The horror experienced by Virginia Tech and the nation portends a growing national problem of cultural barriers limiting mental health care intervention. The case of Cho Seung-Hui – a brooding Korean American student who spoke in whispers and never removed his sunglasses – is an extreme example of the dilemma.
In part because cultural barriers make Asian Americans less likely to seek help for emotional problems than whites, mental health care often fails to reach them says a panel of experts at Alliant International University.
“The small amount of research that has been done on Asian and Pacific Islander Americans shows that they don’t use mental health services, and when they do, they often stop treatment before solving their problems,” said Dr. Tai Chang of the California School of Professional Psychology (CSPP) at Alliant International University.
The Virginia Tech student, who killed 32 students and faculty last April, had been involuntarily committed in 2005, but was never actually treated. Despite the fact that others considered him a danger, he told the clinic he was not having mental difficulties.
“Even when Asian-Americans do seek therapy,” commented Chang, “they are less likely than European Americans to reveal their problems, and there are cultural reasons for this: Asian cultures stress ‘saving face’ and relying on family rather than outsiders. While there are many differences between Chinese, Japanese, Koreans and other Asians, there are important similarities too. There’s a stigma associated with personal problems and Asians also hold beliefs that associate health with the environment, and they equate the physical with the emotional and spiritual.”
Dr. Chang is the on-site chair of the Asian American Psychological Association (AAPA) Conference, which is taking place on Alliant’s San Francisco Campus August 16 and 17.
Issues to be discussed include how a variety of psychological problems affect Asian Americans: child abuse, depression, domestic violence, suicides, bullying at school, gambling, eating disorders and body image were among the topics.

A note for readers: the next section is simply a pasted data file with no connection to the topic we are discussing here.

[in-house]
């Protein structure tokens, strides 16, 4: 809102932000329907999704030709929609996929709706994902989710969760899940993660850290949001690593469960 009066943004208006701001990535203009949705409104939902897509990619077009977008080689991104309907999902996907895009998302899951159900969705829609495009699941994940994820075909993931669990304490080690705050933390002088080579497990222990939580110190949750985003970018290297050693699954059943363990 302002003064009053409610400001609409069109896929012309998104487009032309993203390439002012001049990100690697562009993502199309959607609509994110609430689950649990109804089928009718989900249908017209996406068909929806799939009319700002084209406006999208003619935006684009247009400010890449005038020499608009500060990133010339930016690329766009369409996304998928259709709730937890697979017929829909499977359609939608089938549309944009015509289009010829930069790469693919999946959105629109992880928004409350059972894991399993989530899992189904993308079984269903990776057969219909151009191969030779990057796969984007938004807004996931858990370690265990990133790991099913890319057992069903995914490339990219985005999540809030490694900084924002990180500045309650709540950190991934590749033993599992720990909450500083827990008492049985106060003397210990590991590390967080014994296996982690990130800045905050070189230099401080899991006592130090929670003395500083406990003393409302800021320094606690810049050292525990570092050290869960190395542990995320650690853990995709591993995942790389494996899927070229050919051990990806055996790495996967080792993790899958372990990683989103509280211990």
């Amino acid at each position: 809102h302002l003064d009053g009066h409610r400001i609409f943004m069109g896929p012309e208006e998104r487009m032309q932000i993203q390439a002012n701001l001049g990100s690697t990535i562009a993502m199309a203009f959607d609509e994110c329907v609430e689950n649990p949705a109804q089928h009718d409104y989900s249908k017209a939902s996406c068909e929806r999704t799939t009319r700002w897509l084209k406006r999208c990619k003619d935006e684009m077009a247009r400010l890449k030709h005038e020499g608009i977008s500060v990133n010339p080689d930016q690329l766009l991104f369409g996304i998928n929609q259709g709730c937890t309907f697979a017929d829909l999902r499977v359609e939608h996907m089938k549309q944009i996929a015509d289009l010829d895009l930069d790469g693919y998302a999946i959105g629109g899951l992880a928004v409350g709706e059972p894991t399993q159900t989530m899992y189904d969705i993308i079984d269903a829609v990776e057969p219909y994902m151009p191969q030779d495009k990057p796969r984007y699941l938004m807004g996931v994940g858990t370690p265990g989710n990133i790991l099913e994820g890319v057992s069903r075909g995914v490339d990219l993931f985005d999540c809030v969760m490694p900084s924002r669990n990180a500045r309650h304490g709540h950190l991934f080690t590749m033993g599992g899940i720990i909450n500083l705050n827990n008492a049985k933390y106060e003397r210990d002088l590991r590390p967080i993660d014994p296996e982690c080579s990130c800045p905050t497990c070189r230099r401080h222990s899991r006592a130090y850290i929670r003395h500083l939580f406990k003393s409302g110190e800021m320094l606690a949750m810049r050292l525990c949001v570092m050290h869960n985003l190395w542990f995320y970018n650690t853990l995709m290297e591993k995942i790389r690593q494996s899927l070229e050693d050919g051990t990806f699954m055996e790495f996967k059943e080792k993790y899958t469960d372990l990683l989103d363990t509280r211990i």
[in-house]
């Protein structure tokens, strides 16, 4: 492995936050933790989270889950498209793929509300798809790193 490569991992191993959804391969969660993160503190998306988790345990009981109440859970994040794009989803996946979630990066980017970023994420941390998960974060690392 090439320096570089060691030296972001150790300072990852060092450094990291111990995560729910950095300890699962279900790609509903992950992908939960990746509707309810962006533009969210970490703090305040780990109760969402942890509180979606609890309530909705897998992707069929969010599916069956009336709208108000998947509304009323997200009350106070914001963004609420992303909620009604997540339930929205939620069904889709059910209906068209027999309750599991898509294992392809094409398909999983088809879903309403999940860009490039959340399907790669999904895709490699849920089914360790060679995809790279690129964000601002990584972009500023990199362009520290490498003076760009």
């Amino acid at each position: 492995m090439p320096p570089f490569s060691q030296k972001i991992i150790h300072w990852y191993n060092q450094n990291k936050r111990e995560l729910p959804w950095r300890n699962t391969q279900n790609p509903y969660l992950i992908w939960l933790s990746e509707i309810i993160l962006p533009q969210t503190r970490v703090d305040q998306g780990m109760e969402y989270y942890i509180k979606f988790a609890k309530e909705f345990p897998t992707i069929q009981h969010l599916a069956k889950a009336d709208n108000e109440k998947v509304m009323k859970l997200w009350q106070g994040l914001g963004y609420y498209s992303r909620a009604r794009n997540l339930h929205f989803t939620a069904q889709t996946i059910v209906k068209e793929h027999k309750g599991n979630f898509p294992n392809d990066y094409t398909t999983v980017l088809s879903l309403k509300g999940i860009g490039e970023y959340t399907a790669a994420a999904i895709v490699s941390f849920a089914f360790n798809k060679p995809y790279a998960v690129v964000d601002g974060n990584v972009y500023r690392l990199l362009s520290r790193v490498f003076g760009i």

While little research explores the role that culture plays in keeping Asian Americans from seeking emotional help, panelists cited studies that point to other factors that also deter use of mainstream mental health services. These include a lack of accessible and affordable services, a lack of staff who speak the same language and are from the patient’s ethnic background and a lack of knowledge about available services.
The US Surgeon General states that Asian Americans and Pacific Islanders have “extremely low utilization of mental health services relative to other US populations,” with 1 out of 2 having difficulty accessing mental health treatment because of language needs.
The National Latino and Asian American Study (NLAAS), a study principally funded by the National Institute of Mental Health, found that Asian Americans are unlikely to seek help for mental illness from any source, and when they do, they report low levels of satisfaction.
The NLAAS also found that “among Asian Americans and Pacific Islanders who do use services, severity of disturbance tends to be high,” perhaps because they “delay seeking treatment until symptoms reach crisis proportion.”
Source: Alliant International University